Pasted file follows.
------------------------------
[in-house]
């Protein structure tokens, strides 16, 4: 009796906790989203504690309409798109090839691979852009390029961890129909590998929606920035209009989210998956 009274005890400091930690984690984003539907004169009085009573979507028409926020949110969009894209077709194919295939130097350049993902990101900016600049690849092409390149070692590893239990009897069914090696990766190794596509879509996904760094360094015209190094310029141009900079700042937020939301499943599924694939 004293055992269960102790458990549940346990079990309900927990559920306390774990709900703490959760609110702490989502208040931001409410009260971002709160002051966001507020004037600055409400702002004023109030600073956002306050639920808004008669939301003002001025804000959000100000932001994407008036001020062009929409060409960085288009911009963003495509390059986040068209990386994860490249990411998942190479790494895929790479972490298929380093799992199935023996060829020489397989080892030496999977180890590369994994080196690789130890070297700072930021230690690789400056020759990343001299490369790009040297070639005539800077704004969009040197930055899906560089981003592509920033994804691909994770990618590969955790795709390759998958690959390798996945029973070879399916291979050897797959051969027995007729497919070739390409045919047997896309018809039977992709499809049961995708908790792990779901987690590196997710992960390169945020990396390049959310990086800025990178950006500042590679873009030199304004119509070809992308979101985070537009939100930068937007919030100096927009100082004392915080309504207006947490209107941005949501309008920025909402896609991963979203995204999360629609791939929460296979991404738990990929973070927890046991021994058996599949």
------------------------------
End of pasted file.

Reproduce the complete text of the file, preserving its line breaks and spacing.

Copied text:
[in-house]
């Protein structure tokens, strides 16, 4: 009796906790989203504690309409798109090839691979852009390029961890129909590998929606920035209009989210998956 009274005890400091930690984690984003539907004169009085009573979507028409926020949110969009894209077709194919295939130097350049993902990101900016600049690849092409390149070692590893239990009897069914090696990766190794596509879509996904760094360094015209190094310029141009900079700042937020939301499943599924694939 004293055992269960102790458990549940346990079990309900927990559920306390774990709900703490959760609110702490989502208040931001409410009260971002709160002051966001507020004037600055409400702002004023109030600073956002306050639920808004008669939301003002001025804000959000100000932001994407008036001020062009929409060409960085288009911009963003495509390059986040068209990386994860490249990411998942190479790494895929790479972490298929380093799992199935023996060829020489397989080892030496999977180890590369994994080196690789130890070297700072930021230690690789400056020759990343001299490369790009040297070639005539800077704004969009040197930055899906560089981003592509920033994804691909994770990618590969955790795709390759998958690959390798996945029973070879399916291979050897797959051969027995007729497919070739390409045919047997896309018809039977992709499809049961995708908790792990779901987690590196997710992960390169945020990396390049959310990086800025990178950006500042590679873009030199304004119509070809992308979101985070537009939100930068937007919030100096927009100082004392915080309504207006947490209107941005949501309008920025909402896609991963979203995204999360629609791939929460296979991404738990990929973070927890046991021994058996599949």